Wednesday, November 30, 2011
Centrepieces for Christmas on a Budget
Ever wanted a stunning centrepiece for the Christmas table but baulked at the prices? Follow my simple tutes and create your own - there by saving money and having the feeling of achievement at making your own table look beautiful.
You can use all or some of these ideas, I think they look magnificent together but it's entirely personal choice.
Basic materials list:
Glitter and/or glitter paint
Newpaper/dictionary pages/wrapping paper or other thin paper
Double sided tape
NB Please note you do not have to have all this, choose what suits you
Pine cones -
With the pine cones, I chose to do a couple of different methods, but these are open for further ideas. If the pine cones you've found have damage like this: don't despair. You can always turn the damage towards the back or, if the damage is quite bad, use a ribbon or similar embellishment to disguise the damage.
In method one shown on the left, I chose to go with the non-traditional colour of blue mixed with a little green to make a lovely blue-turquoise colour. I then painted the Black Opal glitter paint over the top in places as a highlighter rather than covering all the blue paint.
In method two in the middle, I painted a plain pinecone in Black Opal glitter paint - this is kind of a clear paint so it kept the natural colour of the pine cone while adding a bit of glitz.
In method three on the right, I used a red paint and red glitter for a traditional look on the pine cone. If you like traditional colours, you could choose to do one in silver and one in green.
Other methods you might like to try out are using thin tinsel, pom poms (home made or bought), miniature Christmas decorations, small pieces of holly.
For the candles, I also did a couple of other methods:
For the first method on the left, I wrapped some old Christmas-themed wrapping paper and trimmed to size, before double sided sticky taping it onto the candle. I did not attach the paper to the candle, but overlapped the paper so the paper can be slid off the candle easily - this means you can move the paper and trim accordingly as the candle burns down, or remove it completely to use the candle for another purpose.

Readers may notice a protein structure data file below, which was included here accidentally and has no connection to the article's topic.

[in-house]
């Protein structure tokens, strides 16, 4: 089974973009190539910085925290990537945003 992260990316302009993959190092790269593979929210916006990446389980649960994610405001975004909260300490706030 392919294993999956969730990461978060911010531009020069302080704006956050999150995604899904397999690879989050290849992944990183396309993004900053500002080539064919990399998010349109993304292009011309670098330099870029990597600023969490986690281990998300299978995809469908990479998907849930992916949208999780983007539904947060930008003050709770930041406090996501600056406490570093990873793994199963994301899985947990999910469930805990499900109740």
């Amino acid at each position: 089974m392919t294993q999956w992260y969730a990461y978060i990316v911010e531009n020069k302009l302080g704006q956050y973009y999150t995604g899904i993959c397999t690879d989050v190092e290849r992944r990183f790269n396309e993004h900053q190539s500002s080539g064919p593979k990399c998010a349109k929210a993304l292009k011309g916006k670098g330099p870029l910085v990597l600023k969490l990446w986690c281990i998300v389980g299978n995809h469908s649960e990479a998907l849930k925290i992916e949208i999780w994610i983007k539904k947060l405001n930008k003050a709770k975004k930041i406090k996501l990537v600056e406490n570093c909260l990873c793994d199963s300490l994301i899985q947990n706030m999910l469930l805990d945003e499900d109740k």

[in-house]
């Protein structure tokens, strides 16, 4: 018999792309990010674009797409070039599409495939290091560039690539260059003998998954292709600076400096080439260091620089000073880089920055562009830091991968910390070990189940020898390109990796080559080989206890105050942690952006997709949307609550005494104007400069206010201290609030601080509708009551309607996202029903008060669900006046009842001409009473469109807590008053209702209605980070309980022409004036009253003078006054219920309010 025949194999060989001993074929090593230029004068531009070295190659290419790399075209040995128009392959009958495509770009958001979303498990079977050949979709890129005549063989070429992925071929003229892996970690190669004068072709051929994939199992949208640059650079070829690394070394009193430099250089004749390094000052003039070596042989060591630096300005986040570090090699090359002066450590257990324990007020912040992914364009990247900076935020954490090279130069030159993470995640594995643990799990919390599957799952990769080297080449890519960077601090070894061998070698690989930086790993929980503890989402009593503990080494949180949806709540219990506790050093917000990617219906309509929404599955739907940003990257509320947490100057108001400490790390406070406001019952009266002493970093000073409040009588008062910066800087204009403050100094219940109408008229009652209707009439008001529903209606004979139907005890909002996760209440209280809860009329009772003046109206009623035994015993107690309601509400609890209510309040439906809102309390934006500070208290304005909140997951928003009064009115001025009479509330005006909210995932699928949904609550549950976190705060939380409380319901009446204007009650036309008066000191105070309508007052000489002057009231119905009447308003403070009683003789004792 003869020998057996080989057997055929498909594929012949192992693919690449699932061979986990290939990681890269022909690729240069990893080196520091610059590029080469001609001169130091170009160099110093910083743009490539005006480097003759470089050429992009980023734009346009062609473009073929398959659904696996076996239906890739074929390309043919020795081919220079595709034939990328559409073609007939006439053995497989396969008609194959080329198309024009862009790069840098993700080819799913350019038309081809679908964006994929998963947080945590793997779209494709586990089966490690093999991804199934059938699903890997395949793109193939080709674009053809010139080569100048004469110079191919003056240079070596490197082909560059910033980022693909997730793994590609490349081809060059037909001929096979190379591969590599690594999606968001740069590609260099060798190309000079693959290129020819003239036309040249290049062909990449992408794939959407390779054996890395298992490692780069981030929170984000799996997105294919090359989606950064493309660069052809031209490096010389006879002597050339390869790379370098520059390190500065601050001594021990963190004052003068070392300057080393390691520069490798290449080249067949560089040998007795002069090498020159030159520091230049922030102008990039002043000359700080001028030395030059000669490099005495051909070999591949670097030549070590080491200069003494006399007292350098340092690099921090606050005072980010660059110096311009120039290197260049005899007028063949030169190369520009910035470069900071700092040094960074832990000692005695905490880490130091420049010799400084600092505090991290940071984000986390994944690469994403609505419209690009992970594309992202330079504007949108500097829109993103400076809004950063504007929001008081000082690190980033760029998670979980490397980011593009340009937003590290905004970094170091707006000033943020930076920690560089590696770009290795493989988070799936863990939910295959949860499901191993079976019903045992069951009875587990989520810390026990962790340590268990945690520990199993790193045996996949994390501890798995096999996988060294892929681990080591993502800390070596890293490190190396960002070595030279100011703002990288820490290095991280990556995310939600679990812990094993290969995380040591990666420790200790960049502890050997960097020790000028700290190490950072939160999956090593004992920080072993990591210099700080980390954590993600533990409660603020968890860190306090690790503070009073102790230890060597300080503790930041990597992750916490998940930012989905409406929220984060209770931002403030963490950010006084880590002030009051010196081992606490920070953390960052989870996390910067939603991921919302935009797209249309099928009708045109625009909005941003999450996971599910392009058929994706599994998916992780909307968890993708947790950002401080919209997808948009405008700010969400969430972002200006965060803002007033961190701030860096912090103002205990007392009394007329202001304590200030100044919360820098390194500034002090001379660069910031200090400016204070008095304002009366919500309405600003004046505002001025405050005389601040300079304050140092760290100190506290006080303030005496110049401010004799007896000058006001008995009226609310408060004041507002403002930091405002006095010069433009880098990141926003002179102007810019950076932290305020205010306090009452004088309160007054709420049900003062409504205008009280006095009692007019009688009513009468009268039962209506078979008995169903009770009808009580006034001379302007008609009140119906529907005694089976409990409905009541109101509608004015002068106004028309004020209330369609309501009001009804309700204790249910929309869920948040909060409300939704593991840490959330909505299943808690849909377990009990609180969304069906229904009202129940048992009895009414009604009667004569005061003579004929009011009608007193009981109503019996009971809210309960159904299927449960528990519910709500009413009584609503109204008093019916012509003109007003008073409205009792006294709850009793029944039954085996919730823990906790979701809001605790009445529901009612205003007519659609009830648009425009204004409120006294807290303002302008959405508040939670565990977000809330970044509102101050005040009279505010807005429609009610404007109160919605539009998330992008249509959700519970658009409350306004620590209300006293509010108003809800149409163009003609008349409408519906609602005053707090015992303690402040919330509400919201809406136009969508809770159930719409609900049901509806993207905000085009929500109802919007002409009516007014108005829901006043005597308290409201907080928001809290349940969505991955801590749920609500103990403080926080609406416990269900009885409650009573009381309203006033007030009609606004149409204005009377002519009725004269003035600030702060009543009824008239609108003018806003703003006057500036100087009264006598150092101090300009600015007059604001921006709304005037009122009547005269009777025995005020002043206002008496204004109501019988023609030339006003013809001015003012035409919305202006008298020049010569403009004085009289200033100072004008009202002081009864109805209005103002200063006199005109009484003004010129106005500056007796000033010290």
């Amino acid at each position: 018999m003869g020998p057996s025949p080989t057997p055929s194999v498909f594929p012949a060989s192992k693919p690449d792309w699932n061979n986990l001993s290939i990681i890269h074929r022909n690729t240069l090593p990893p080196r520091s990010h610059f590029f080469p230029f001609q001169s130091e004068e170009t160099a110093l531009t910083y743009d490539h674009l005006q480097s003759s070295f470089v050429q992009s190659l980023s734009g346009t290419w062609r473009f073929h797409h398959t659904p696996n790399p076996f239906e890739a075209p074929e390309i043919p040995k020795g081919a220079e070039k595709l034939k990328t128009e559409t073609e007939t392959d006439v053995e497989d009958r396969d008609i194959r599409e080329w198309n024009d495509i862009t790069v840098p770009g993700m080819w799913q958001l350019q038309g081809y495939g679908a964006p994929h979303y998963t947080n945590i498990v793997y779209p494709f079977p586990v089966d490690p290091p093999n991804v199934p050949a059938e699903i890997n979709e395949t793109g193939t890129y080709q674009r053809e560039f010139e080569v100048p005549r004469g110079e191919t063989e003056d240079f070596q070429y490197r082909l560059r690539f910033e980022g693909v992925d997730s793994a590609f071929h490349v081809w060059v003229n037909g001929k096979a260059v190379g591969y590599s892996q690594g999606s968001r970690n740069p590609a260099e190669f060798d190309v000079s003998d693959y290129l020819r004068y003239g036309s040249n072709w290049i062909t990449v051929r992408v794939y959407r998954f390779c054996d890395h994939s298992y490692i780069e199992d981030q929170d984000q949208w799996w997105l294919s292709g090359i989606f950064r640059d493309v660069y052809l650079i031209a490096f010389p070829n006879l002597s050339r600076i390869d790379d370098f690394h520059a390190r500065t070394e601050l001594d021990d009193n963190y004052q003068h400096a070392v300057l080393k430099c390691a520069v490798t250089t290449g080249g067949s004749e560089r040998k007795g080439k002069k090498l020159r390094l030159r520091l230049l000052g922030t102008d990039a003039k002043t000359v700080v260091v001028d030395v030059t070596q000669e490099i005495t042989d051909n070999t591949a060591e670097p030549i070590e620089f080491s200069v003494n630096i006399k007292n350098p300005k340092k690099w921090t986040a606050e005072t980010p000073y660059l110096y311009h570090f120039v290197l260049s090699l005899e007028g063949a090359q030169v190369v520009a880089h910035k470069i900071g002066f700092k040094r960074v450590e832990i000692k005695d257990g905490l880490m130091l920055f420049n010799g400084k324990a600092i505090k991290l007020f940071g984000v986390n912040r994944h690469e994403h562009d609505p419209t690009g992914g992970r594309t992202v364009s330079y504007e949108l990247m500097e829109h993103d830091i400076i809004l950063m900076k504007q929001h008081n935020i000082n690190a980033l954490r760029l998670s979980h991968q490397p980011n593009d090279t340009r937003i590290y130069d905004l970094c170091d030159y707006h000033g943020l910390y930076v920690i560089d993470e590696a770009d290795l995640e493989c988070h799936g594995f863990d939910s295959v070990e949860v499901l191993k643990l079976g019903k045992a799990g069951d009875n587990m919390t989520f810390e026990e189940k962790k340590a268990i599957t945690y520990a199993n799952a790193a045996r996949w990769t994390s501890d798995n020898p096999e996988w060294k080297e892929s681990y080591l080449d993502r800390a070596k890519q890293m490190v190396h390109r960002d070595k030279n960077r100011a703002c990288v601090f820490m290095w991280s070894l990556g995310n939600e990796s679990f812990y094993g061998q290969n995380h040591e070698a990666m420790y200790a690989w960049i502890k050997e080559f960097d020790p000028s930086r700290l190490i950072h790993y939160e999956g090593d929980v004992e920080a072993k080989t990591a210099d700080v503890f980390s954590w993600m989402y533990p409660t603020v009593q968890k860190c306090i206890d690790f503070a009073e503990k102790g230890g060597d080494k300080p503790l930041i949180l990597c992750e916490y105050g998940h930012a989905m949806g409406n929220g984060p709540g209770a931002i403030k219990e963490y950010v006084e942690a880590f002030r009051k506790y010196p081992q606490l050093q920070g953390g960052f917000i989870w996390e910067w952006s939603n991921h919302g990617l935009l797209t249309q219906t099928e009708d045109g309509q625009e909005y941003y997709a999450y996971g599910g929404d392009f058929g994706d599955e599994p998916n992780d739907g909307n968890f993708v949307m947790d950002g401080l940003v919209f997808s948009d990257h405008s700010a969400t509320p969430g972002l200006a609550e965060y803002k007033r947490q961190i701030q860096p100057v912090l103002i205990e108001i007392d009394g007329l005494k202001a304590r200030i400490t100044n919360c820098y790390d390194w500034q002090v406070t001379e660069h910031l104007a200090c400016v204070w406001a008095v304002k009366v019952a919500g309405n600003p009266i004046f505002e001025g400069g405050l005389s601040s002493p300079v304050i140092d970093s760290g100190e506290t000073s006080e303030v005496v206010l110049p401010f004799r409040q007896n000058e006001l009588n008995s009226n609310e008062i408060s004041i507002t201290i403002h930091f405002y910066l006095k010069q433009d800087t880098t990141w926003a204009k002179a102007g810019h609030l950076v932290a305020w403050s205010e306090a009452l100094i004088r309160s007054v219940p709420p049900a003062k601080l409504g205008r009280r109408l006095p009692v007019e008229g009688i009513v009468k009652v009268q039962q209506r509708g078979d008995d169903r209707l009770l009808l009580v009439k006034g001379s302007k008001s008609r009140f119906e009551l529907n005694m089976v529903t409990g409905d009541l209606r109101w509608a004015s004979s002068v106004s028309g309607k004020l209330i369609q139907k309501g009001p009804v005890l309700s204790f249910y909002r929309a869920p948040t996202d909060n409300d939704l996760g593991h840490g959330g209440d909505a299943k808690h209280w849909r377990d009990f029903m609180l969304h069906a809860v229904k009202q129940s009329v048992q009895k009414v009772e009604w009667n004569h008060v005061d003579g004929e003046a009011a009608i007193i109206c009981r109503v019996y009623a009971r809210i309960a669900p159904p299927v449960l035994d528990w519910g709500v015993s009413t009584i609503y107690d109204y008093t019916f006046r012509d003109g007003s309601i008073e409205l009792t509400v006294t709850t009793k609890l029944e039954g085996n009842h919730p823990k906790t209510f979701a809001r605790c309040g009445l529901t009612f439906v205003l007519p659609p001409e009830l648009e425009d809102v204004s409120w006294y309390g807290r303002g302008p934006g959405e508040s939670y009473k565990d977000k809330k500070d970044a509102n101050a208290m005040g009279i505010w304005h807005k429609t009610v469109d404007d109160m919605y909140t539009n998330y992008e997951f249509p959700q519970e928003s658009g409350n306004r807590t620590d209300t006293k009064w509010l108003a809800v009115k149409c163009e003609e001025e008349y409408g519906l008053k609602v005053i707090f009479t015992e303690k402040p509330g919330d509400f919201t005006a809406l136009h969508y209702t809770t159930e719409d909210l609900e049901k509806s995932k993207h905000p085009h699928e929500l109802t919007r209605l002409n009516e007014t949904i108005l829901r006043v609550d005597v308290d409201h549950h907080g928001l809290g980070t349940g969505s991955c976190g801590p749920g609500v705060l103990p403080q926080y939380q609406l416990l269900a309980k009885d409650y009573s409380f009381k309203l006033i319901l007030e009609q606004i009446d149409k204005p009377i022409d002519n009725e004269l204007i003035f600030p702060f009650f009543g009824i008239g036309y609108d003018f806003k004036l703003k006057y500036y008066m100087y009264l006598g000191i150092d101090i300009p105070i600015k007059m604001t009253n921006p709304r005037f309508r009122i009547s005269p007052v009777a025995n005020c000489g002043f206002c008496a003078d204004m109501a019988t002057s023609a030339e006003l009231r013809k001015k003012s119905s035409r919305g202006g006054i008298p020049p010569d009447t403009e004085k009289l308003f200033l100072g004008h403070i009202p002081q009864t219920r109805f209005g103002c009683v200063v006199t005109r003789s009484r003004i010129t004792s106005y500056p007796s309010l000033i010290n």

For the second method on the right, I recommend using a thin paper such as wrapping paper, dictionary or old book pages, newspaper etc. Wrap the candle and adhere together with sticky tape. You can leave it as is, as I have done, or you can then use a hair dryer to gently melt the candle onto the paper for an almost transparent effect.
For the third method in the second left photo, I used the double sided sticky tape to create lines around the candles - I eyed the spaces in between each line. I then gently patted glitter onto the tape, being careful to brush away stray bits with a paint brush.
For this method, I recommend using a thicker style of glitter than I used, as the extra fine glittery can get very staticky and stick to everything and can be difficult to remove. Also check to see how sticky the wax on the candle is, as it is quite humid where I am today the candle was a bit stickier than usual.
When I was satisfied with my pine cones and candles, I played around with them until I found a setting I liked.As you can see in the below pictures, the candles and pine cones look effective separately, but I think look that little bit more festive when done together.
I hope you like my Centrepieces of Christmas on a Budget - stay tuned for my next article coming soon. Also feel free to leave a comment if there's any ideas you'd like to see posted here.